The Australian money market and the operations of the Reserve Bank of Australia: a comparative analysis
This article provides a comparative analysis of central bank operating procedures in Australia and the United States. It also examines the effect that the structure of overnight money markets, reserve requirements, and central bank lending procedures have on monetary control in both countries. Evidently the Australian financial structure is such that an interest rate instrument provides superior control of money, a result that may not hold in the United States.
Oil shocks, monetary policy, and economic activity
Various reasons have been given to explain downturns in U.S. economic activity since World War II. Romer and Romer (1989) argued that these recessions were primarily associated with monetary contractions, while Hamilton (1983) and others attributed them to oil price increases. We investigate these competing hypotheses and find that when measures of oil prices are included, the Romers measure of monetary policy does not significantly explain economic downturns. However, alternative measures of monetary policy, specifically the federal funds rate the spread between the ten-year Treasury rate ...
Japanese monetary policy, a comparative analysis
An abstract for this article is not available
Reforming deposit insurance: lessons from the savings and loan crisis
A history of the collapse of the savings and loan industry. The authors contend that FSLICs institutional structures, established decades ago, made a thrift crisis inevitable. Poorly designed incentive structures strongly encouraged regulators and thrift managers to delay proper action when thrifts became insolvent. The authors present recommendations to prevent a recurrence of the crisis.
An investigation of cash management practices and their effects on the demand for money
The observed shift in statistical demand-for-money relationships during the mid-1970s was once thought to reflect an unexplainable change in behavior. More recently, economists have recognized that the conventional regressions inadequately represented the demand for money. Specifically, the standard models overpredicted money demand during the 1970s since they failed to capture the effects of sophisticated cash management techniques. In An Investigation of Cash Management Practices and Their Effects on the Demand for Money, Michael Dotsey examines ways of augmenting the conventional models to ...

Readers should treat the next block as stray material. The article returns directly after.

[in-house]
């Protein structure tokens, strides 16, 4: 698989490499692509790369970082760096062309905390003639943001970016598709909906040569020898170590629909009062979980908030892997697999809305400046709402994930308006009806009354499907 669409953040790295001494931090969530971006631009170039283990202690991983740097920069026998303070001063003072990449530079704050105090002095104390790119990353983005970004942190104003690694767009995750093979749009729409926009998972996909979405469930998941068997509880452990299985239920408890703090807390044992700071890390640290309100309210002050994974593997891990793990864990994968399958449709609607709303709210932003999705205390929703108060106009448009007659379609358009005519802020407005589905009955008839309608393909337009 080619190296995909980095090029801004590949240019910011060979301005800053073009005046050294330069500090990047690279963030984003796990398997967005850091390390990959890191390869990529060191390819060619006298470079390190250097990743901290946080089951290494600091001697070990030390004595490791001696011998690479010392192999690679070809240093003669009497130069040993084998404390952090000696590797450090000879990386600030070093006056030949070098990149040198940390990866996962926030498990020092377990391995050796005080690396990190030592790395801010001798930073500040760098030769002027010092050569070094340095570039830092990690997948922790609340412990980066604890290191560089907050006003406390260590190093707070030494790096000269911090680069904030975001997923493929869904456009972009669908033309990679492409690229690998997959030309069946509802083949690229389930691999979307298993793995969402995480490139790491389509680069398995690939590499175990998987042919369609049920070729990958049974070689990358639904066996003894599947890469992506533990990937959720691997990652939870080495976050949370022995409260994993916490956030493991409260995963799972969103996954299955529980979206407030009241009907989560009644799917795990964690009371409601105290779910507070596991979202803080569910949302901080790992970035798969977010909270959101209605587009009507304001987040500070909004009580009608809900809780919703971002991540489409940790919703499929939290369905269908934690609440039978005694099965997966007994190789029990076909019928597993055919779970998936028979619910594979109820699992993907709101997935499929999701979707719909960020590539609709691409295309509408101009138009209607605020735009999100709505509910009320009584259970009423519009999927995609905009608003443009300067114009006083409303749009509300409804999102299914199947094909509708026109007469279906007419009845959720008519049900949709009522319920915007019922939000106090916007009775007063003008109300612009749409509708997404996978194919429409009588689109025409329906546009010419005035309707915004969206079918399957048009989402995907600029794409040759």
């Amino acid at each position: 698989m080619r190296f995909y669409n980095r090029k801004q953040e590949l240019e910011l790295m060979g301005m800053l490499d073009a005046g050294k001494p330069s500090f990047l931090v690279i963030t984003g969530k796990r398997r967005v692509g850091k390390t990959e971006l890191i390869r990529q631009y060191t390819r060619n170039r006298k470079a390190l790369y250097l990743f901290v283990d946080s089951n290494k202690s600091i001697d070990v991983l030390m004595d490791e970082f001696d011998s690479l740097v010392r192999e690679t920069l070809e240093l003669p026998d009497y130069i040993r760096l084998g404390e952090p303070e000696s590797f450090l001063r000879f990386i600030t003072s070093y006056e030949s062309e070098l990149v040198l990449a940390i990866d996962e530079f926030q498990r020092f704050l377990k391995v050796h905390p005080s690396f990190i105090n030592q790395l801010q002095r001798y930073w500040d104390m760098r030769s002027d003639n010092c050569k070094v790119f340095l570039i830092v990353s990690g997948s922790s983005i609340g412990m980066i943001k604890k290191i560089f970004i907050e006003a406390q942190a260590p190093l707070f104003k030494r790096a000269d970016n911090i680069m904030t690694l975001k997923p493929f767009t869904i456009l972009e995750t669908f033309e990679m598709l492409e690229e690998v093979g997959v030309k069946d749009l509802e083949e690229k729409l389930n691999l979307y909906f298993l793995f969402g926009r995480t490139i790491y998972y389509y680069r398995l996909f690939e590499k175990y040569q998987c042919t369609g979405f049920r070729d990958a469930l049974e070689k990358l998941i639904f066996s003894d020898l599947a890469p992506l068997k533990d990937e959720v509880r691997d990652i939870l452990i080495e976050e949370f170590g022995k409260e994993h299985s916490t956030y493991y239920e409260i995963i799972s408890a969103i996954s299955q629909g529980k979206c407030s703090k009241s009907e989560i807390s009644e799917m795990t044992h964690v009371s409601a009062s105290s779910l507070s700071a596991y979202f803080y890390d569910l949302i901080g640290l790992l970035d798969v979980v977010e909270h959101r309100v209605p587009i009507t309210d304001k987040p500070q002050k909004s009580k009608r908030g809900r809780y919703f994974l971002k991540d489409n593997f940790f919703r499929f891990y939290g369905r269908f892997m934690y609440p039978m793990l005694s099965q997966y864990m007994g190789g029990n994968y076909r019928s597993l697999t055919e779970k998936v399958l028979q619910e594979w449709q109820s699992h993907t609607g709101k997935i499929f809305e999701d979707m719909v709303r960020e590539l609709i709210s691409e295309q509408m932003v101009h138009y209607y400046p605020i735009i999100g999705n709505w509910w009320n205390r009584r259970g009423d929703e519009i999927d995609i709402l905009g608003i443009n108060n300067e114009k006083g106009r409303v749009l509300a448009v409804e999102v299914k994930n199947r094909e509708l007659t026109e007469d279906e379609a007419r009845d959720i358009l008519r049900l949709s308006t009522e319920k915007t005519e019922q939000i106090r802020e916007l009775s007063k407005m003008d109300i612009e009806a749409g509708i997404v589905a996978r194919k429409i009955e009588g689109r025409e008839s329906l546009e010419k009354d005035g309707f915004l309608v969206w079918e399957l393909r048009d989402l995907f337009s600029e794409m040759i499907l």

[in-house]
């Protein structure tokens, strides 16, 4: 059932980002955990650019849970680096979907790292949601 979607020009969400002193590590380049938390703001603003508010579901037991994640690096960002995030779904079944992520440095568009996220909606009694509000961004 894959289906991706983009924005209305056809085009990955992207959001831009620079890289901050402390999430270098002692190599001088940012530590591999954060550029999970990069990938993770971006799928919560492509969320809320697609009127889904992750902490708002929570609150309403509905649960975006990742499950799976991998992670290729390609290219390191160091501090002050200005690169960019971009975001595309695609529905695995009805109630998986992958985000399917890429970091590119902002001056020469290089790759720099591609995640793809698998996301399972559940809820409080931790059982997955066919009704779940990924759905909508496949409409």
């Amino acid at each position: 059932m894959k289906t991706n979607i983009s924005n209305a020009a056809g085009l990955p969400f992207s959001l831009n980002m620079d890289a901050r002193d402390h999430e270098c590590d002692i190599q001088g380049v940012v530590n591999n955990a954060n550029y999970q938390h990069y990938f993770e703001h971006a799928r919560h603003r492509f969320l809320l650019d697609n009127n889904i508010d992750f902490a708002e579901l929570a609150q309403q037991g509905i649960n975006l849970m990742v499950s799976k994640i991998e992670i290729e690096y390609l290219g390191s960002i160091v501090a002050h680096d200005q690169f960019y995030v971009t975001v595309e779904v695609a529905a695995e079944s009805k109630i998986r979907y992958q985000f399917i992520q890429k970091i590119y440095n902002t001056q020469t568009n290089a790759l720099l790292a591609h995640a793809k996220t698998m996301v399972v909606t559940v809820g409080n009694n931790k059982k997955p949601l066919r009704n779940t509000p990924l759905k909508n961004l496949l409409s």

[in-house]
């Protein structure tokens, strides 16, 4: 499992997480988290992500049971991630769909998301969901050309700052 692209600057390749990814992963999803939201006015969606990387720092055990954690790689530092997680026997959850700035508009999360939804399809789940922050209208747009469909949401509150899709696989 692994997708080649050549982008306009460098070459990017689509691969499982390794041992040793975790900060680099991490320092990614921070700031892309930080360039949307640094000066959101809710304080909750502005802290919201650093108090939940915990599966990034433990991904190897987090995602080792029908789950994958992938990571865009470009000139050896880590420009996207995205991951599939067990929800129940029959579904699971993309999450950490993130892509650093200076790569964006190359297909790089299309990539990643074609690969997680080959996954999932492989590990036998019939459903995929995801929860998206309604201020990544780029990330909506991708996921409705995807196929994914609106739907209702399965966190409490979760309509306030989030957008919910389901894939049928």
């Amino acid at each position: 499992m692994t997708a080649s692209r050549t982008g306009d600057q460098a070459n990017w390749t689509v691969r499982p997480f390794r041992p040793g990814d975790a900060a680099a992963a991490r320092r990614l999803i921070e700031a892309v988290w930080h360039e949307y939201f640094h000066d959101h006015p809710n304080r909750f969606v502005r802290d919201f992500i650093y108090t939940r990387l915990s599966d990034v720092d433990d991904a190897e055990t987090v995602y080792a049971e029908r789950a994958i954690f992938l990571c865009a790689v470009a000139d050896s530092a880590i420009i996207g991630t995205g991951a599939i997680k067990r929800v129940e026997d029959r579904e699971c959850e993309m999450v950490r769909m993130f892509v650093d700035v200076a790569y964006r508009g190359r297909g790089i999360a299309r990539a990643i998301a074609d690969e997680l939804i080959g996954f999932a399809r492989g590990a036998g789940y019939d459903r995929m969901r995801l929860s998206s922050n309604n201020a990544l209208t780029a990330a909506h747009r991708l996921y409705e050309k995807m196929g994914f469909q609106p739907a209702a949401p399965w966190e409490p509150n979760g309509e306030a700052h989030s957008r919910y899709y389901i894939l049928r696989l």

Controversy over the federal budget deficit : a theoretical perspective
Recently, the Office of Management and Budget projected that the fiscal 1985 federal budget deficit would exceed $200 billion and that out-year reductions would be gradual at best. These prospects have engendered a debate concerning the economic effects of government deficits and the attendant high level of government borrowing. In this article, Michael Dotsey investigates this topic theoretically using alternative macroeconomic models. Dotsey first examines a standard Keynesian model and finds that its prediction of a depressing future effect of government borrowing stems from its ...
Monetary policy and operating procedures in New Zealand
The Reserve Bank of New Zealand operates in a highly deregulated financial environment which lacks any interest rate regulation or reserve requirements. Yet the Reserve Bank has been able to implement effective monetary policy through a quantity-based procedure. This article analyzes the operating procedures of the Reserve Bank of New Zealand and the relatively small financial costs imposed by these procedures.
An examination of implicit interest rates on demand deposits
An abstract for this article is not available.
Rational expectations business cycle models: a survey
Development of rational expectations models of the business cycle has been the central issue in macroeconomics over the last 15 years. The postulate that expectations are rational imposes considerable discipline on business cycle analysis. In this essay we review the current literature on rational expectations models of business cycles with specific attention focused on the extent to which the rational expectations perspective has generated a new understanding of economic fluctuations.
An examination of international trade data in the 1980s
This article examines three competing hypotheses and their ability to explain events in international financial markets during the 1980s. The rival hypotheses view the trade deficit as caused alternatively by large U.S. budget deficits, by tight U.S. monetary policy, or by real shocks to investment resulting from changes in the U.S. tax code. While no entirely consistent explanation emerges, the real-shock hypothesis seems to match the data best.